Sexual Harassment – unwelcome sexual advances, requests for sexual favors, and other verbal or physical conduct of a sexual nature if … such conduct has the purpose or effect of unreasonably interfering with an individual’s educational performance or creating an intimidating, hostile, offensive, or abusive environment for that individual’s education, living environment, employment, or participation in a University-related activity. Sexual harassment may occur via various communication devices, via social media or via the Internet.
Conduct reported as sexual harassment will be evaluated by considering the totality of the particular circumstances, including the nature, frequency, intensity, location, context, and duration of the alleged behavior. Although repeated incidents generally create a stronger claim of sexual harassment, a serious incident, even if isolated, may violate this policy.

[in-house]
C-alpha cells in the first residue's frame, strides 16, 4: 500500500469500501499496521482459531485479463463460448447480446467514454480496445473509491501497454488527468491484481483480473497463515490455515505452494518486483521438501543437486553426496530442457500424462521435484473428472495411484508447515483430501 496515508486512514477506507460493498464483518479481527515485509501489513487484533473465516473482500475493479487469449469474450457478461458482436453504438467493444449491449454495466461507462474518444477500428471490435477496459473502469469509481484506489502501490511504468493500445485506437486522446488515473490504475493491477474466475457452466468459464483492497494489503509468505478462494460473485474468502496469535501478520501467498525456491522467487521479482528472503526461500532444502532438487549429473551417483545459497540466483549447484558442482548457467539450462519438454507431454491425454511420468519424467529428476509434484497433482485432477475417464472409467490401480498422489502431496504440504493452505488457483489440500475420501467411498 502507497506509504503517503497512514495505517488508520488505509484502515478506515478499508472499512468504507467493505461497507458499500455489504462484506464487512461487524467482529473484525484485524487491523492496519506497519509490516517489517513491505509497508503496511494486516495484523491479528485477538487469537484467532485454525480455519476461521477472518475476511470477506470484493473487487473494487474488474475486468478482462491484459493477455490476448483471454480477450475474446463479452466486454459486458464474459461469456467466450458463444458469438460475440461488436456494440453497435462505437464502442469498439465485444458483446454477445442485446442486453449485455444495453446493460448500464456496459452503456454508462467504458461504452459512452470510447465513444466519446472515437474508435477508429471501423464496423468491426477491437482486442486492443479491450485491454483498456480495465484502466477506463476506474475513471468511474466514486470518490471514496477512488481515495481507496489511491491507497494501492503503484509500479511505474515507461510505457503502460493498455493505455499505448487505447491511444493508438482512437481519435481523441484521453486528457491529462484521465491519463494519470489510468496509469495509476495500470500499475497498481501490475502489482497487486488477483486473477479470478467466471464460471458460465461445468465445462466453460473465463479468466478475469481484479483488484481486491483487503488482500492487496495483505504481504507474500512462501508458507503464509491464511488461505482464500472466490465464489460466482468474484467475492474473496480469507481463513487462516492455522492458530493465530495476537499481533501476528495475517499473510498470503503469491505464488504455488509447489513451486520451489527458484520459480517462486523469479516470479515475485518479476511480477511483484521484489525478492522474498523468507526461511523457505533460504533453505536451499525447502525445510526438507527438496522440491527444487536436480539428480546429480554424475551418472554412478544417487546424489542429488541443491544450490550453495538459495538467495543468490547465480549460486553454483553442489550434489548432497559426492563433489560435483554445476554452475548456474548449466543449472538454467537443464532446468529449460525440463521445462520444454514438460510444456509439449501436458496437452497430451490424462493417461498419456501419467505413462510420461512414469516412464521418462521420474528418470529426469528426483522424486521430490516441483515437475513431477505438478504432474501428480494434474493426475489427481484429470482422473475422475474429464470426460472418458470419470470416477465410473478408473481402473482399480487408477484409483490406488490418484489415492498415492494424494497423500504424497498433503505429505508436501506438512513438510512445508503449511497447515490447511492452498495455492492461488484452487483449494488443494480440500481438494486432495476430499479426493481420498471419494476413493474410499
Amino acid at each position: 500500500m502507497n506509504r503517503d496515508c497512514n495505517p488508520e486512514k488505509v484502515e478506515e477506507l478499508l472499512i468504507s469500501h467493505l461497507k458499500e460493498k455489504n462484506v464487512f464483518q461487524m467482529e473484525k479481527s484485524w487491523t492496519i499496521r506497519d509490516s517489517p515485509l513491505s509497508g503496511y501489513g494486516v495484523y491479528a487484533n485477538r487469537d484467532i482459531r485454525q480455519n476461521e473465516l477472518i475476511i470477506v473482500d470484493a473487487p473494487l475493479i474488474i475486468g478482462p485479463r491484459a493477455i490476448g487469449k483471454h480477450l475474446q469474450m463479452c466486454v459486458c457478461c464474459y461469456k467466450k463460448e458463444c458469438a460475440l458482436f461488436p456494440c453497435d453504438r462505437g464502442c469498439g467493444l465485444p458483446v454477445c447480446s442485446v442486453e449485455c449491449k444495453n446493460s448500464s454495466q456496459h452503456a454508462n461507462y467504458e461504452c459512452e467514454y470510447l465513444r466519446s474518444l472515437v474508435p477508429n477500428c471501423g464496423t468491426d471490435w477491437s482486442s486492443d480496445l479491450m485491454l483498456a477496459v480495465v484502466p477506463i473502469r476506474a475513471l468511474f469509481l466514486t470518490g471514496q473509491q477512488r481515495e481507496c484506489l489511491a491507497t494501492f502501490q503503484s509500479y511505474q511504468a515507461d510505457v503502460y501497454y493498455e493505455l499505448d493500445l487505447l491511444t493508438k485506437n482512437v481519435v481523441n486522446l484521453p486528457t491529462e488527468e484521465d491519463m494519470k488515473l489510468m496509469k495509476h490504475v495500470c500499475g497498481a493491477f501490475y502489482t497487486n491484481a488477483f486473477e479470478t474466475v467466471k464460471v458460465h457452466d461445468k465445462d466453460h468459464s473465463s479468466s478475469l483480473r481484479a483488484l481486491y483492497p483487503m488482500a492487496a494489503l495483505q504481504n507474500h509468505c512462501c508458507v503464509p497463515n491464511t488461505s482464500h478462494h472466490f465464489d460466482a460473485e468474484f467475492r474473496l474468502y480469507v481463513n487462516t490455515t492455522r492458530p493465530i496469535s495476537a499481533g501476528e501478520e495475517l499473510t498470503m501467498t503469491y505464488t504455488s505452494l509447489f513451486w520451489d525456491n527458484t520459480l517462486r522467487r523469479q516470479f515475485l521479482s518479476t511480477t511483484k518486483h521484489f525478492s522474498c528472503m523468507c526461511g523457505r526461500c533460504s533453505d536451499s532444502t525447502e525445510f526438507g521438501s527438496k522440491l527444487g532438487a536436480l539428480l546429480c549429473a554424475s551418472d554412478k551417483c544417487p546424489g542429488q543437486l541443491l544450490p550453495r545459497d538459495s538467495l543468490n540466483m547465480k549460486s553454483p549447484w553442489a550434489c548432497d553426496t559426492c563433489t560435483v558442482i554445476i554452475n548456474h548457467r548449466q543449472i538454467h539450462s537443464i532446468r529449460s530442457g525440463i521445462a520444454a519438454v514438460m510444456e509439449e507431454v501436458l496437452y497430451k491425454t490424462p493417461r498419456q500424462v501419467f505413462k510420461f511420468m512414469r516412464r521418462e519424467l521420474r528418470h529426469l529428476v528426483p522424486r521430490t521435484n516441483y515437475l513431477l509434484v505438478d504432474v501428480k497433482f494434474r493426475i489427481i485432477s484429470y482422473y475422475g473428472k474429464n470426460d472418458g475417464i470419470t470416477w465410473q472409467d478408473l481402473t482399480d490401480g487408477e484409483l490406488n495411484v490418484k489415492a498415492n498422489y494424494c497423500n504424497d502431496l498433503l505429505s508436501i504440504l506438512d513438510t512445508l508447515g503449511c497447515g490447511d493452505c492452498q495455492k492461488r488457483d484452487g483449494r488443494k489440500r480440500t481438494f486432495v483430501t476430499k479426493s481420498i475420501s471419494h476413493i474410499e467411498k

Examples of sexual harassment include, but are not limited to: unwanted sexual statements; unwanted personal attention (e.g., cyber-stalking); unwanted physical or sexual advances that would constitute sexual assault (as defined in this policy); electronic recording, photographing, or transmitting intimate or sexual utterances, sounds, or images without the knowledge and consent of all parties involved; touching oneself sexually for others to view; and voyeurism (e.g., spying on others who are in intimate or sexual situations).